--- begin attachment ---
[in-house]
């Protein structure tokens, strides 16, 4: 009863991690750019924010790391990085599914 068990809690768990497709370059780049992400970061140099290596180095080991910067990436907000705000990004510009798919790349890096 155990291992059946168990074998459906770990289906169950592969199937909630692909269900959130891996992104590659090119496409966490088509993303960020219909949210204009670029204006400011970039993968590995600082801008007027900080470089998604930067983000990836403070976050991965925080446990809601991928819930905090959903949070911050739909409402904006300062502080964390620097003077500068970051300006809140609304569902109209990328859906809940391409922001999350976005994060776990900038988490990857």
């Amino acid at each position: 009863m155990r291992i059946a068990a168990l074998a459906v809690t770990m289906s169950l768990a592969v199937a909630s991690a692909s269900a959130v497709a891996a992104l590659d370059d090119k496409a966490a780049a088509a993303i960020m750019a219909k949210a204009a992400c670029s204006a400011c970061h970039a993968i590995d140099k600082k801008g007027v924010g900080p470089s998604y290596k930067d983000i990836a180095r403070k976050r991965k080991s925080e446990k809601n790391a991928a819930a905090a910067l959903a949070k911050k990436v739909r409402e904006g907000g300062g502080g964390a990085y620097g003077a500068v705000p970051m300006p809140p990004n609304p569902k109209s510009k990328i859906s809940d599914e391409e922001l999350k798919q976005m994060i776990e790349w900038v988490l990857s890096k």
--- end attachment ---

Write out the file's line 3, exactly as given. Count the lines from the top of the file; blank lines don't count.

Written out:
């Amino acid at each position: 009863m155990r291992i059946a068990a168990l074998a459906v809690t770990m289906s169950l768990a592969v199937a909630s991690a692909s269900a959130v497709a891996a992104l590659d370059d090119k496409a966490a780049a088509a993303i960020m750019a219909k949210a204009a992400c670029s204006a400011c970061h970039a993968i590995d140099k600082k801008g007027v924010g900080p470089s998604y290596k930067d983000i990836a180095r403070k976050r991965k080991s925080e446990k809601n790391a991928a819930a905090a910067l959903a949070k911050k990436v739909r409402e904006g907000g300062g502080g964390a990085y620097g003077a500068v705000p970051m300006p809140p990004n609304p569902k109209s510009k990328i859906s809940d599914e391409e922001l999350k798919q976005m994060i776990e790349w900038v988490l990857s890096k």